Latest news

Published on

Statement on behalf of the Red Cross National Societies in the European Union and Norway


The death of hundreds of migrants in the Mediterranean last week is a humanitarian disaster that has shocked and saddened us all. It has also drawn renewed attention to the tragedy that is unfolding before our eyes, day after day, as those fleeing conflict, persecution or poverty take increasingly dangerous routes to seek protection and a better future. People in desperate situations will continue to take hazardous roads and put their lives at risk when they have no other options – despite all efforts to stop them. 

We must now all work together to ensure such tragedies will not happen again, and put a halt to the indifference that is turning the Mediterranean into a vast graveyard. Preventing further loss of life is an absolute priority, a humanitarian imperative, and we welcome the commitment by European leaders to increase the search and rescue possibilities of FRONTEX, but it is not enough. A dedicated EU search and rescue operation covering the entire Mediterranean needs to be set up. Every time a boat sinks a part of our humanity drowns.

Italian Red Cross volunteers providing assistance to arriving migrants. © Damien Fulton Naylor / IFRC

Let us not forget that according to the EU Charter of Fundamental Rights "the Union is founded on the indivisible, universal values of human dignity, freedom, equality and solidarity; it is based on the principles of democracy and the rule of law.” Authorities in the EU therefore have a fundamental duty to respect human dignity and to support effective access to basic human rights. We stress the importance of guaranteeing the dignity of all migrants and their families by upholding their right to know about the fate of their loved ones, to access services for restoring family links, while also respecting their right to privacy.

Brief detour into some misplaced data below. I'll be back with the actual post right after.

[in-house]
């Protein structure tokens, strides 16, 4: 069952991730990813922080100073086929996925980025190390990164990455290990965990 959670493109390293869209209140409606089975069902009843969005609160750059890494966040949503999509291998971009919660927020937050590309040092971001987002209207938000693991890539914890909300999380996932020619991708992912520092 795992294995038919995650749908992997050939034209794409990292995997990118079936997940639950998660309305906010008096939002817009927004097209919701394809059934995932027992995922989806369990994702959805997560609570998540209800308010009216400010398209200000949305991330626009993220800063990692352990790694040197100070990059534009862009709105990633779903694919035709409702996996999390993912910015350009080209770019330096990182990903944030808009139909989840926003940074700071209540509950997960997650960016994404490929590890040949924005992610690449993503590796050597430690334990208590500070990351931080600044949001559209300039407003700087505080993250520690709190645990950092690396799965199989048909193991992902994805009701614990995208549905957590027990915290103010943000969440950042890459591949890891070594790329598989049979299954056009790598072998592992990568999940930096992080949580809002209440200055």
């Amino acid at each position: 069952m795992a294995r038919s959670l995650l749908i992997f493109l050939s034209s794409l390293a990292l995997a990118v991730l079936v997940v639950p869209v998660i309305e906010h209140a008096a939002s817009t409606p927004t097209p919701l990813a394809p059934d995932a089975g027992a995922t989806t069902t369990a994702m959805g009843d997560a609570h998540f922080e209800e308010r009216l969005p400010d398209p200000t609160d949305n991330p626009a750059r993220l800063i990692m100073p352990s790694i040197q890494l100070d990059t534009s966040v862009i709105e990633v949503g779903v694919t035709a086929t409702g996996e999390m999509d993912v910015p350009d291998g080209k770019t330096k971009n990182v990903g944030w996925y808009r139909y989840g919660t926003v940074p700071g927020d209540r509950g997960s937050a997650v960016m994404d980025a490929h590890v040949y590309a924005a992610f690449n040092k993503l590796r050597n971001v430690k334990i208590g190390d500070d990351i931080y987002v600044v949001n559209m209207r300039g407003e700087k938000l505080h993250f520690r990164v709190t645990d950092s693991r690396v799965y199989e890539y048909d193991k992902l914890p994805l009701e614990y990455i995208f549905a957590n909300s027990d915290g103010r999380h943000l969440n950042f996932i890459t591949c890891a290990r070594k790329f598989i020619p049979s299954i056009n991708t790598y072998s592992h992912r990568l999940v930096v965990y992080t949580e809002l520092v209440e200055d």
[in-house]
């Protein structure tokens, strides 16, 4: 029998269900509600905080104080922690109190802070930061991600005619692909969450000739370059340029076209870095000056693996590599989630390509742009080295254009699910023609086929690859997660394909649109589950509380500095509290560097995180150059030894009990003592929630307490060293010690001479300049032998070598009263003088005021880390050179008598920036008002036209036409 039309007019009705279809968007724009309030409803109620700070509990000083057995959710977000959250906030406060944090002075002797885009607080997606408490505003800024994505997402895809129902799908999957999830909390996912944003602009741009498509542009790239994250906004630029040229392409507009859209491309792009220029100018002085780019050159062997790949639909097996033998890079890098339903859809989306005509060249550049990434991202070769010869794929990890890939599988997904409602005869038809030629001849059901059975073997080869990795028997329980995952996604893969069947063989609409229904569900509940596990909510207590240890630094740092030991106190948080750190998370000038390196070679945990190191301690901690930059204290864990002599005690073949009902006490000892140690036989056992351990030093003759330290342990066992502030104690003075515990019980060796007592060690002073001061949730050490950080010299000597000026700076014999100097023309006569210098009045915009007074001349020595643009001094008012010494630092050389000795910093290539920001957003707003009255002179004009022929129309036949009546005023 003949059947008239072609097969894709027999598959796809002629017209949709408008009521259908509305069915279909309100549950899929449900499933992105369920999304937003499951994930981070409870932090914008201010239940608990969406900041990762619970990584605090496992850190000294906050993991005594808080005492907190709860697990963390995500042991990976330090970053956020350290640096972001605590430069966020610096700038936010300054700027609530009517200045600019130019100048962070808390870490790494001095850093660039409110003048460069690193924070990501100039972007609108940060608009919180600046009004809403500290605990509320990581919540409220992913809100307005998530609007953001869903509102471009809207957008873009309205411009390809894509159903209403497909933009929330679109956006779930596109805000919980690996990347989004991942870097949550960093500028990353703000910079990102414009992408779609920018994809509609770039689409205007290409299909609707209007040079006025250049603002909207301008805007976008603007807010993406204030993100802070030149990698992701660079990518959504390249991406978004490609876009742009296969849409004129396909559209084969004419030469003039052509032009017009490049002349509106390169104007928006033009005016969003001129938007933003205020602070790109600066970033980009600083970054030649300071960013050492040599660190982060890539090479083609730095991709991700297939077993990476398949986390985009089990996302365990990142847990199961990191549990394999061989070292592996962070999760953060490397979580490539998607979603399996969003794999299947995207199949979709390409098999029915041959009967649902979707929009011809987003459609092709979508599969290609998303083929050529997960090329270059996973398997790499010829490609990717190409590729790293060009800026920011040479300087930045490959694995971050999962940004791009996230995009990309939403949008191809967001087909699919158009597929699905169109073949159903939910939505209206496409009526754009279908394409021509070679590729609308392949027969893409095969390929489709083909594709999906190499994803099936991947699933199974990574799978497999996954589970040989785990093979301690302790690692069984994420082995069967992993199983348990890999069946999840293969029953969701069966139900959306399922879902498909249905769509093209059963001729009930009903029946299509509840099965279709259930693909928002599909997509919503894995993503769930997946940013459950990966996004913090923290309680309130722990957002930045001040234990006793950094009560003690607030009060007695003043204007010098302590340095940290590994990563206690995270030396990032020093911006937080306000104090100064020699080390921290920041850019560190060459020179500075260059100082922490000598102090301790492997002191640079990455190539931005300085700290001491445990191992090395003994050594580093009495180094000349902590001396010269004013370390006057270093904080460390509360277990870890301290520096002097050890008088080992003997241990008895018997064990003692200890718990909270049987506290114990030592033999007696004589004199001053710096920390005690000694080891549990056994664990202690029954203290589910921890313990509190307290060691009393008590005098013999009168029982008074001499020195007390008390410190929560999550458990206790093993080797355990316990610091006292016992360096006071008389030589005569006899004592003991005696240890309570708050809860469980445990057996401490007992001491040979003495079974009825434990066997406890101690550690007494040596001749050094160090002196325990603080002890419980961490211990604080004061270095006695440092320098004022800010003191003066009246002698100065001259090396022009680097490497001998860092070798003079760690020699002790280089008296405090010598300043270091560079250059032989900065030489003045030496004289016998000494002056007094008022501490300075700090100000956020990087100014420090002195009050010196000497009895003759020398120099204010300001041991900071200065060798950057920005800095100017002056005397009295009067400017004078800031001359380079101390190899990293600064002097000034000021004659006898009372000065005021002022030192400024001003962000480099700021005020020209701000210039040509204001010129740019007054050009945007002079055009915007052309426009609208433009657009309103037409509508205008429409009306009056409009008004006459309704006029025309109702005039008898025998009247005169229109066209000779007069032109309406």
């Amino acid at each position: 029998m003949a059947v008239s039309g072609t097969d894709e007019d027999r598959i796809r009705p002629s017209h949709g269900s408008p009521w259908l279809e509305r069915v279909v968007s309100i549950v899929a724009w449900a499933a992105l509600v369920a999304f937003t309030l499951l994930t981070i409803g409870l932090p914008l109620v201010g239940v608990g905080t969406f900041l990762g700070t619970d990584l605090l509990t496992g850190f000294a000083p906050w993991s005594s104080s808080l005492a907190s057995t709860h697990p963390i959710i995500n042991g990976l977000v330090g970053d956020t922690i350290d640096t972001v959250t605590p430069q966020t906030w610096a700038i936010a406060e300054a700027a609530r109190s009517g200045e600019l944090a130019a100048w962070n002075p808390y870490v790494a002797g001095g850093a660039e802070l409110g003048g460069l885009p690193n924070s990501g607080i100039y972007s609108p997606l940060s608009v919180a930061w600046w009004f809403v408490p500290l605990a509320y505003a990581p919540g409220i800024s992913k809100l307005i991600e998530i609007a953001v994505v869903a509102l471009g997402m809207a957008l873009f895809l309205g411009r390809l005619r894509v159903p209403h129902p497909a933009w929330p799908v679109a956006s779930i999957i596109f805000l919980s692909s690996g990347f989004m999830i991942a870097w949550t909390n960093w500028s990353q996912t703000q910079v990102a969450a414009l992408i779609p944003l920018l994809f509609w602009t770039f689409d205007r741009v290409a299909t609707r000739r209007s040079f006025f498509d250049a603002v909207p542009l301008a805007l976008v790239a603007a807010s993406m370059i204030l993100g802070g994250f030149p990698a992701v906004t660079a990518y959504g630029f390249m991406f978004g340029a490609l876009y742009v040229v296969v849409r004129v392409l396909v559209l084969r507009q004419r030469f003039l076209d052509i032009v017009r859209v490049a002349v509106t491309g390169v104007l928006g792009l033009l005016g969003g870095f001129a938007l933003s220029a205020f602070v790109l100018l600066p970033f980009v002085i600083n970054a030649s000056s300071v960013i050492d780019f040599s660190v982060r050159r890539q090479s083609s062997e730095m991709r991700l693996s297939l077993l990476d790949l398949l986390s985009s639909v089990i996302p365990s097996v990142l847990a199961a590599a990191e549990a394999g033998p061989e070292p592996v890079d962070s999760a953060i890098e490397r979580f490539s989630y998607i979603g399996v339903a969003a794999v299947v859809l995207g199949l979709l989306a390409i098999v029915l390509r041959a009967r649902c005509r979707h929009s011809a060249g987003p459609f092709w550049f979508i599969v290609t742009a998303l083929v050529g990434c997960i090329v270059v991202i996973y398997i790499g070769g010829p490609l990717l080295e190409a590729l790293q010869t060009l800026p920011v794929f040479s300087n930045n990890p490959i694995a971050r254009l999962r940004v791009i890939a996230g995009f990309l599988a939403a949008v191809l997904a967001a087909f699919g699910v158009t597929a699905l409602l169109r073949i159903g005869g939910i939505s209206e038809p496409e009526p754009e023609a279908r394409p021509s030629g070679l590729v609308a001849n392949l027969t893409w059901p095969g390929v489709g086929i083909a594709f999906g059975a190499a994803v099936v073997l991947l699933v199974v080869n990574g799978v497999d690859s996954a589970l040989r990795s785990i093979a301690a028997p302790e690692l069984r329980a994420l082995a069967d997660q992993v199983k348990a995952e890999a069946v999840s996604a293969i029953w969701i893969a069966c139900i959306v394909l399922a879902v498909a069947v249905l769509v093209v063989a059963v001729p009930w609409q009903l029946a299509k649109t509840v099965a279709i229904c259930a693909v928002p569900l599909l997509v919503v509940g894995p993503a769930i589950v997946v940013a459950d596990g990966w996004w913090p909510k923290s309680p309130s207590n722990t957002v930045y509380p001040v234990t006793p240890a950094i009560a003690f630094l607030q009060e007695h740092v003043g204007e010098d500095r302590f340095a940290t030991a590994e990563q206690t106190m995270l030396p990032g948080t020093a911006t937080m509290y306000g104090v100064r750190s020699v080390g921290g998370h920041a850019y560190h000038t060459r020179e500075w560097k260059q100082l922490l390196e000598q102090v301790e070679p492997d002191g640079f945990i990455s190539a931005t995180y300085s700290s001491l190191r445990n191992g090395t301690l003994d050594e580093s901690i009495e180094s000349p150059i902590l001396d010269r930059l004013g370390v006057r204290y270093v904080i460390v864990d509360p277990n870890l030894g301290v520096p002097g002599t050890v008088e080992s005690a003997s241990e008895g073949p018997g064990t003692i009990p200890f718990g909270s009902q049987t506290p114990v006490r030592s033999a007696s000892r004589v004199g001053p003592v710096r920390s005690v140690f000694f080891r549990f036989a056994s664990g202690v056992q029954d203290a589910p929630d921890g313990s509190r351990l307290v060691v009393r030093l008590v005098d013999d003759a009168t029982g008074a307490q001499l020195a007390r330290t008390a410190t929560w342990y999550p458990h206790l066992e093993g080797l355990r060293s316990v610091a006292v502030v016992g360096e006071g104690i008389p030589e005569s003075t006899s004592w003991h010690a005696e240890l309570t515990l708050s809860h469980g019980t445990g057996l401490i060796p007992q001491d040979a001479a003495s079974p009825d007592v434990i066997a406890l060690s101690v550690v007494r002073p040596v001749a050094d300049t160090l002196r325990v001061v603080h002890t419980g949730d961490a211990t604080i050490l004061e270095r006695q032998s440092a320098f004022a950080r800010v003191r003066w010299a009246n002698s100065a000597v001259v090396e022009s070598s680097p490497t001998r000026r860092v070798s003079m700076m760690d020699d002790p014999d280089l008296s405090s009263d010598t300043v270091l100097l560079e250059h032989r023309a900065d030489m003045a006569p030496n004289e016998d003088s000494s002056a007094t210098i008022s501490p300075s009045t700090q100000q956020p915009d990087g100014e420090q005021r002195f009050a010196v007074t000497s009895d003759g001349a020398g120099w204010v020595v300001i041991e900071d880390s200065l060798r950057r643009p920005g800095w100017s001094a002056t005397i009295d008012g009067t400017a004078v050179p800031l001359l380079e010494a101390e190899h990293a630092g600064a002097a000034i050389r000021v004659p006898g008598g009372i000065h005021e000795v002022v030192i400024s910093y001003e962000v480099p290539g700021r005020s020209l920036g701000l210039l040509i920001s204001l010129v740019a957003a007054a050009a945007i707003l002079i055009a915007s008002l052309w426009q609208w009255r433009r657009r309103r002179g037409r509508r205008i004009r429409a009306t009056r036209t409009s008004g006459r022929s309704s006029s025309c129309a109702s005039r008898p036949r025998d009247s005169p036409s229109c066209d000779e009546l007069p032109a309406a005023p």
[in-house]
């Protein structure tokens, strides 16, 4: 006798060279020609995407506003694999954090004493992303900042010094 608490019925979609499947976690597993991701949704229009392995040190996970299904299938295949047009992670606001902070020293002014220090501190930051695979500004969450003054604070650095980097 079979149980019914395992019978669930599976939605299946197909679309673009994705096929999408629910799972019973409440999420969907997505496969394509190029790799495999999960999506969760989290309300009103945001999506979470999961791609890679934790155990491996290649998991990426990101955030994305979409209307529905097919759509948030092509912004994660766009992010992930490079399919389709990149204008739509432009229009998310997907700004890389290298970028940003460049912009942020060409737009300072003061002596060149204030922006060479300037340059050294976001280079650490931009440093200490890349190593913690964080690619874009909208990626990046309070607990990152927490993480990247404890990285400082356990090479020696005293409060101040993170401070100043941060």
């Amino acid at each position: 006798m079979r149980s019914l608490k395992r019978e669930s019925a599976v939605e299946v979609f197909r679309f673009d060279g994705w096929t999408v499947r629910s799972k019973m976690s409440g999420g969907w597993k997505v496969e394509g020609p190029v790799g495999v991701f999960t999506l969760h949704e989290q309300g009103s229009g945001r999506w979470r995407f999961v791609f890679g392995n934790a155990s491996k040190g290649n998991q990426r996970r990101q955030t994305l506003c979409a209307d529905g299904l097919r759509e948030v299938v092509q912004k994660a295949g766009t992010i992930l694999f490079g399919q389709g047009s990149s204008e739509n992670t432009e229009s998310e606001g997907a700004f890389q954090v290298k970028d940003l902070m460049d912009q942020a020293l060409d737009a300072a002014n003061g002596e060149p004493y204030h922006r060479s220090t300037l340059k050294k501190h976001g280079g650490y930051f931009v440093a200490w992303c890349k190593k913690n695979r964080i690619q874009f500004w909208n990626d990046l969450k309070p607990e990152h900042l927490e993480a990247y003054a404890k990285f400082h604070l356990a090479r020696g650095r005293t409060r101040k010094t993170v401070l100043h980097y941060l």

We believe that Europe can also do more to offer safe and legal ways to enter the EU and access protection from conflict and violence. Resettlement of refugees is an effective instrument but current numbers remain too low. Acting together, Member States should aim to resettle at least 20,000 refugees per year by 2020. Exemption from visa obligations for people fleeing conflict could also be considered as an option.

Several Member States must be commended for showing moral leadership in issuing visas on protection grounds as well as supporting protection-sensitive family reunification procedures for those torn apart by conflicts in Syria and elsewhere. Their example deserves to be followed by others who are yet to do so, with every Member State acting in fullest European solidarity. In addition, current pressures on Member States at external borders illustrate that the Dublin system, which characterises the Common European Asylum System, is not satisfactory and requires review. Effective solidarity mechanisms should be developed to ensure a more equitable distribution of refugees and asylum seekers across the EU. 

The new European Agenda on Migration currently being developed needs to be bold, forward-looking, and firmly based on the principles of humanity, solidarity – both within Europe and with countries of origin and transit - and respect for human rights. This should include a renewed commitment to tackle the root causes of forced migration, be they conflict, violence or oppressive poverty.

With our global network we stand ready to work with governments on the implementation of concrete actions in support of migrants in a vulnerable situation, to contribute to humanitarian efforts in the short term and to the longer-term integration of those who have turned to Europe for protection and safety.

For media inquiries, please contact Eva Oyón on: or +32 2 235 09 22

Return to top